After graduating high school, Stout studied at Grinnell College for two years, but left early due to the onset of the First World War. It was then, while serving in a military hospital unit, that Stout first saw the effect that war had on art and culture, according to www.monumentsmenfoundation.org/stout-lt-cdr-george-l-usnr.
After returning to the U.S. he studied art at the University of Iowa, becoming the editor-in-chief of The Daily Iowan, and earned a bachelor’s degree in 1921. Stout worked as an instructor at the University of Iowa and the University of Pittsburgh before spending two years studying abroad in Europe. In 1926, he enrolled in Harvard University as a Carnegie Fellow, earning a master’s degree in 1929. As Director of Technical Research at Harvard’s Fogg Museum and part-time Conservator at the Isabella Stewart Gardner Museum, he became a pioneer of scientific techniques in art restoration.
Fascinated with the science behind the artistic process, he conducted in-depth laboratory research on color spectroscopy, paint composition, methods of authentication, and the influence of atmospheric conditions on works of art.
In the early days of World War II, Stout learned from his professional contacts in Europe that museums and institutions were evacuating and safeguarding their collections. To duplicate this effort in the U.S., Stout helped establish the American Defense Harvard Group, which was instrumental in the formation of the American Commission for the Protection and Salvage of Artistic and Historic Monuments in War Areas, later known as the Roberts Commission.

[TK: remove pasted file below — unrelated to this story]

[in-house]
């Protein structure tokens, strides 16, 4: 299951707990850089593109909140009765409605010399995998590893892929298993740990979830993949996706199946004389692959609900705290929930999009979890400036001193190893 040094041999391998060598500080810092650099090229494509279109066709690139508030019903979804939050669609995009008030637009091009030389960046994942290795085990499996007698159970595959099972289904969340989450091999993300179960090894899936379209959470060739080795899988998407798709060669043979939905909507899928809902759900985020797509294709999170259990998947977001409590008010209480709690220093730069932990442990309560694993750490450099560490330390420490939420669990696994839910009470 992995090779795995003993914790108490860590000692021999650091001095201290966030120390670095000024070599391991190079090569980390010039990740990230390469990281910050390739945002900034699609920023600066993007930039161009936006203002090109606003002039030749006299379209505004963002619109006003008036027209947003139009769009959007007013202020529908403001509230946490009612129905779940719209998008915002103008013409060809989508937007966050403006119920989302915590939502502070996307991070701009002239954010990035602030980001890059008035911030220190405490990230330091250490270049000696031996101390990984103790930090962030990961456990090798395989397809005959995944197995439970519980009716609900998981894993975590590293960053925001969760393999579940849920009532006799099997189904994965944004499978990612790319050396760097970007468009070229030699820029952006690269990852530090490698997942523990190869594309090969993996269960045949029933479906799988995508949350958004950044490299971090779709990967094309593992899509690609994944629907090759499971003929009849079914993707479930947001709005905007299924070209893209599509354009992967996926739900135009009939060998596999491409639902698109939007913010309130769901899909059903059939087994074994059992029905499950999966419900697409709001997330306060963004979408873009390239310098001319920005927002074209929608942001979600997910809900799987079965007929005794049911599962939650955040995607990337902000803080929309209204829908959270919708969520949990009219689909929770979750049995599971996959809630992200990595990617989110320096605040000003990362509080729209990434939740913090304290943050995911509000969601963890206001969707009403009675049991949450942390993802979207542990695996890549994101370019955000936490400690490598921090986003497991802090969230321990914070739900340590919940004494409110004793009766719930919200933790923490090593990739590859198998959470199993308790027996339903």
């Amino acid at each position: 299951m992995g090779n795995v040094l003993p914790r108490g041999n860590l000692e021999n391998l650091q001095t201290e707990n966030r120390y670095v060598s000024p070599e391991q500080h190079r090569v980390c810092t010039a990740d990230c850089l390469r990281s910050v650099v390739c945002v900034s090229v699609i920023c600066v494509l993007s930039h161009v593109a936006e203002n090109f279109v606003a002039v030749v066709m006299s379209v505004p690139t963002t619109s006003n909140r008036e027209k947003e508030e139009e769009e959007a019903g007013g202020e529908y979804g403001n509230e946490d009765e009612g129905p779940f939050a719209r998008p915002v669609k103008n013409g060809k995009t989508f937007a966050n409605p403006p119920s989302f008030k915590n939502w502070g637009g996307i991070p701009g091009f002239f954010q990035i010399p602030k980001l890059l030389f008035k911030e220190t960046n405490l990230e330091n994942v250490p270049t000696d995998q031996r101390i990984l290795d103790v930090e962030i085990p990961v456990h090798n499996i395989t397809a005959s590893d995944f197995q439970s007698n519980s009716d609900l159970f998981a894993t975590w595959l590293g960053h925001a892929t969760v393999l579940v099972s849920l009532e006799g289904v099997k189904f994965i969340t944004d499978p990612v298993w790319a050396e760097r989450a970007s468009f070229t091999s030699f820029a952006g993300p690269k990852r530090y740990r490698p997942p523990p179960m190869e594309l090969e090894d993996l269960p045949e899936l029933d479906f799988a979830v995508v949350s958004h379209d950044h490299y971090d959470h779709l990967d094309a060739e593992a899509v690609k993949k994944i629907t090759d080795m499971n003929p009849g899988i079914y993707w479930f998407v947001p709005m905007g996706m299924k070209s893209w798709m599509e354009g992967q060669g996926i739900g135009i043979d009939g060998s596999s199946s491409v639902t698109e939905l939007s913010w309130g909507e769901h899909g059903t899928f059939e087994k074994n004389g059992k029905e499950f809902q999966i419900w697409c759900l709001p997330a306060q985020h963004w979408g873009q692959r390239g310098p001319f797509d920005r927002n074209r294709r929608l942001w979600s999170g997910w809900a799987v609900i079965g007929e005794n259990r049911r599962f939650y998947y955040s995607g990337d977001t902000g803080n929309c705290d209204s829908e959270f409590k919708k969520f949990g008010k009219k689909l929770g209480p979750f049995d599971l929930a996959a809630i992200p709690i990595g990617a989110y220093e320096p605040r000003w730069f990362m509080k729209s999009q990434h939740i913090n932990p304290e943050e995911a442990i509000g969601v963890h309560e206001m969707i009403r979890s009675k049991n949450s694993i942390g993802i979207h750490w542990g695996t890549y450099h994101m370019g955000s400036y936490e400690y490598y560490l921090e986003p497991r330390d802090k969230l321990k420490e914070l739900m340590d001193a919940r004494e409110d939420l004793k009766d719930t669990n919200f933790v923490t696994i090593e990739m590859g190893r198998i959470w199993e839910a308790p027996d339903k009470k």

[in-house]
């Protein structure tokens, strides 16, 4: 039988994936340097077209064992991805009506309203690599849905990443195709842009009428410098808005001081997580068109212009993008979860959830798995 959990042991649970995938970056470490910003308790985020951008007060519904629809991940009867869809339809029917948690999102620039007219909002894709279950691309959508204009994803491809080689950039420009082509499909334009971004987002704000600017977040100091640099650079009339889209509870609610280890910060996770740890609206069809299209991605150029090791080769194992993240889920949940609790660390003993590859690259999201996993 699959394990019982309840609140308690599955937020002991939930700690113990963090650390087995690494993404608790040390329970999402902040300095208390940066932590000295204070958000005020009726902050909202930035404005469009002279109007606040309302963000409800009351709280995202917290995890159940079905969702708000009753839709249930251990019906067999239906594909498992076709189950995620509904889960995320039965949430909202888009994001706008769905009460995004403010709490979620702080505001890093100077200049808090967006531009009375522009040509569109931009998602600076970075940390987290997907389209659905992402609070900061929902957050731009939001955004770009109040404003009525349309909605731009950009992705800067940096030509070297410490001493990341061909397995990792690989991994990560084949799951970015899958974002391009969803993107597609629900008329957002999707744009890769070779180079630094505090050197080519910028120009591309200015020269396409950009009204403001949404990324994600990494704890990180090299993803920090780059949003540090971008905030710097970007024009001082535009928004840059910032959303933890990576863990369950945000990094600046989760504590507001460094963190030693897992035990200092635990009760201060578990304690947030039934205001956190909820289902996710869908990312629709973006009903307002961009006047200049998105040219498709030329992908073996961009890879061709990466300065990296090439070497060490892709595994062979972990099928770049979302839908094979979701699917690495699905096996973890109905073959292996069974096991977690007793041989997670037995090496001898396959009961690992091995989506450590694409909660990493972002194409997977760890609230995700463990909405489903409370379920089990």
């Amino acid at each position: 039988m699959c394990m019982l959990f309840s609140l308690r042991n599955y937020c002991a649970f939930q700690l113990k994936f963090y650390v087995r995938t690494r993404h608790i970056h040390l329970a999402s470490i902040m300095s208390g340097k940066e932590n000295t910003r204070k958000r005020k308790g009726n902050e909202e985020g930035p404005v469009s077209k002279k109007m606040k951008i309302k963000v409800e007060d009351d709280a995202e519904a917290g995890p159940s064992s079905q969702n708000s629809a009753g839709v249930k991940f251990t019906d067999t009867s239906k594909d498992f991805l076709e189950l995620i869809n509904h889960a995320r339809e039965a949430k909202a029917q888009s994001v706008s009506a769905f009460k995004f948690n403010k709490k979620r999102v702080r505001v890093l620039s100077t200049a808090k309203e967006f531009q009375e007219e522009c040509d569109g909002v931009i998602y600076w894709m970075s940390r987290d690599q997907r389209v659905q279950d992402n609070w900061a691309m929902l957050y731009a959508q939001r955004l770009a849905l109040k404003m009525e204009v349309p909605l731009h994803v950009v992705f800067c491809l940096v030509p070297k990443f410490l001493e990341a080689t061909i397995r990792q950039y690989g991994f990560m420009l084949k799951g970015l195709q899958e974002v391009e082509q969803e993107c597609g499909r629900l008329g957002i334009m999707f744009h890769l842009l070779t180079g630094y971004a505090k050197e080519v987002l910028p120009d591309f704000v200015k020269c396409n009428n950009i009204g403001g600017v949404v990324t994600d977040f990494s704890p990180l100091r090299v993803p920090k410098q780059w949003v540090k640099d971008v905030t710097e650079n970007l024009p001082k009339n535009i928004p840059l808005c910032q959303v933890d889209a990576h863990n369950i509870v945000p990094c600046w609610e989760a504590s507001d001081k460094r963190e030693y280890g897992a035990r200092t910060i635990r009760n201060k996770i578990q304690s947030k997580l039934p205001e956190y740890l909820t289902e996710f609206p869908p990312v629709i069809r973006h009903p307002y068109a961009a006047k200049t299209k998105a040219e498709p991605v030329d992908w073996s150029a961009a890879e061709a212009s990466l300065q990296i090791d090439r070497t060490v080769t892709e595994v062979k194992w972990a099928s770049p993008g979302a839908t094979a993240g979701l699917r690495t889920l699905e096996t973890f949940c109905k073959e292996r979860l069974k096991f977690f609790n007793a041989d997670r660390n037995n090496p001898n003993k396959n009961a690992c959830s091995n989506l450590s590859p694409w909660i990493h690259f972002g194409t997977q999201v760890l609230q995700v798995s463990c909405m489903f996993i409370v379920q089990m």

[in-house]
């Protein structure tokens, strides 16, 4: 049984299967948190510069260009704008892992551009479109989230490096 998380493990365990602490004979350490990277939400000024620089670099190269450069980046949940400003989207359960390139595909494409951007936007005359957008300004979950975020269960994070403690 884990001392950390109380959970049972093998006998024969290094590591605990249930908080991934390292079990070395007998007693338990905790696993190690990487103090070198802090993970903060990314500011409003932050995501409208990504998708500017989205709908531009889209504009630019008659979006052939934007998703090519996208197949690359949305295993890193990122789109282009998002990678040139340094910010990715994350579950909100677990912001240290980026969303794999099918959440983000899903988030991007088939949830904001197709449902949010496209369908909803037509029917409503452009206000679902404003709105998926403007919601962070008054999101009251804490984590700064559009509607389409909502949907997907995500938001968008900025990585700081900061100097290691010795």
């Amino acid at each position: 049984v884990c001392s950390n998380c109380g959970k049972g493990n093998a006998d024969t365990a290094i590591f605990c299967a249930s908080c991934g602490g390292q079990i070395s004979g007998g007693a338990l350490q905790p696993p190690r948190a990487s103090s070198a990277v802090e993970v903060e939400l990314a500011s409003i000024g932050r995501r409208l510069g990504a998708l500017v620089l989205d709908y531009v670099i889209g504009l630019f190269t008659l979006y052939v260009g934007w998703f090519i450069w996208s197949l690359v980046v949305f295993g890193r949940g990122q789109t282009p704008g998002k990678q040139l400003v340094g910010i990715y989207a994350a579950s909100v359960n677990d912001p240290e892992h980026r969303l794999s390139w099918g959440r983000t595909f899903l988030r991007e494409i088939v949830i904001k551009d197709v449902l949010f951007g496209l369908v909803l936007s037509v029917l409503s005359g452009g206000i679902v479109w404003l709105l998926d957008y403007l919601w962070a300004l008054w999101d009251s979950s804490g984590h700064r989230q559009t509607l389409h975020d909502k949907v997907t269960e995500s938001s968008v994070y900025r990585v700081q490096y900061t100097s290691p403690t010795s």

Stout enlisted in the U.S. Navy in early 1943 and began developing camouflage techniques for military aircraft. He was transferred to the MFAA in June 1944 and served first with U.S. First Army and later with 12th Army Group. Stout was one of the first Monuments Men to go ashore at Normandy.
As the Allies marched through France and Germany, he was near the front lines helping to rescue cultural treasures in places like Caen, Maastricht, and Aachen. His expert knowledge of safe transport for works of art was put to the test repeatedly in evacuations of repositories — each time using improvised materials and unskilled labor.
Stout departed Europe at the end of July 1945 and briefly returned to the U.S. for reassignment. In October he was sent to the headquarters of General Douglas MacArthur, Supreme Commander of the Allied Powers, in Tokyo, Japan. As Chief of the Arts and Monuments Division of the Civil Information and Education Section, Stout laid the groundwork for work of the Monuments Men in the Pacific Theater.
The significance of Stout to the preservation of Europe’s cultural patrimony as a whole cannot be overstated, the site says. In the words of fellow Monuments Man Capt. Walker Hancock, “I can’t imagine what we would have done without George Stout’s experienced guidance.” According to the records of 12th Army Group, “art treasures of incalculable value were secured and preserved… due to his [Stout’s] energetic and resourceful action.” For his devoted service as a Monuments Man, Stout received the Bronze Star and the Army Commendation Medal.
Stout became director of the Worcester Art Museum in Worcester, Mass., in 1947 and director of the Isabella Stewart Gardner Museum in Boston in 1955 until his retirement in 1970. He was a member of the American Antiquarian Society, the American Academy of Arts and Sciences, and the American Institute for Conservation of Historic and Artistic Works, and participated in multiple international conferences on conservation.
On Nov. 11, veterans will be admitted free to exhibits at the Figge Art Museum (225 W. 2nd St., Davenport) all day. Admission is free to others from 5 p.m. until 8 p.m. This special program is sponsored by the Northwest Illinois Film Office, Produce Iowa, Visit Quad Cities, and The Axis Hotel.
All individuals, regardless of vaccination status, will be required to wear masks inside the museum, as per the CDC guidelines.